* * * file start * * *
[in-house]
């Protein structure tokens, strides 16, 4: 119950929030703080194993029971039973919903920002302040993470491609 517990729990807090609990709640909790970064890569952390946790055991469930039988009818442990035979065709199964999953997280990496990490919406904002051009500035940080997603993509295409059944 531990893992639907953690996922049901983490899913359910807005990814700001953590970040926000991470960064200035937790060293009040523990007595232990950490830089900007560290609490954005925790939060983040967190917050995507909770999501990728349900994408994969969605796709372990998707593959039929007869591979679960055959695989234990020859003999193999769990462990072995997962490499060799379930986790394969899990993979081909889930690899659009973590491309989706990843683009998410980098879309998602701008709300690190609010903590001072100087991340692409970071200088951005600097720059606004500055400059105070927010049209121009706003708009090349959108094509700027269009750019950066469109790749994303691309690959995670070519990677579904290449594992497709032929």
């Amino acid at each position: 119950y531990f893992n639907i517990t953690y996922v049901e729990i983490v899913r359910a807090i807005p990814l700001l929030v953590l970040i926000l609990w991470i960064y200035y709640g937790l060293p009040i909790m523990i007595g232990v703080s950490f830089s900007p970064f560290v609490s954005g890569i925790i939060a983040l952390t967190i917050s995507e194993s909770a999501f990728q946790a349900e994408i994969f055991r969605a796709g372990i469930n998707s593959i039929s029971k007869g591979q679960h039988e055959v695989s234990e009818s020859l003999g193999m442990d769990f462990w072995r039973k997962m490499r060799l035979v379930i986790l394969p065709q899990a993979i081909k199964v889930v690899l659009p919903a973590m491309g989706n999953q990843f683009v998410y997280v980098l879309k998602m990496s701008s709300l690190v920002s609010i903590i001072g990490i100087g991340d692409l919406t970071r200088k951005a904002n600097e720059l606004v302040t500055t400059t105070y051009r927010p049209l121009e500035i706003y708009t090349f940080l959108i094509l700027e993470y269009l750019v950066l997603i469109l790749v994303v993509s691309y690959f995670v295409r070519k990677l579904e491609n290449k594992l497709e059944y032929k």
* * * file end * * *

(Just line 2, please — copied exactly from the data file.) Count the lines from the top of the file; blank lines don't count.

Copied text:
């Protein structure tokens, strides 16, 4: 119950929030703080194993029971039973919903920002302040993470491609 517990729990807090609990709640909790970064890569952390946790055991469930039988009818442990035979065709199964999953997280990496990490919406904002051009500035940080997603993509295409059944 531990893992639907953690996922049901983490899913359910807005990814700001953590970040926000991470960064200035937790060293009040523990007595232990950490830089900007560290609490954005925790939060983040967190917050995507909770999501990728349900994408994969969605796709372990998707593959039929007869591979679960055959695989234990020859003999193999769990462990072995997962490499060799379930986790394969899990993979081909889930690899659009973590491309989706990843683009998410980098879309998602701008709300690190609010903590001072100087991340692409970071200088951005600097720059606004500055400059105070927010049209121009706003708009090349959108094509700027269009750019950066469109790749994303691309690959995670070519990677579904290449594992497709032929």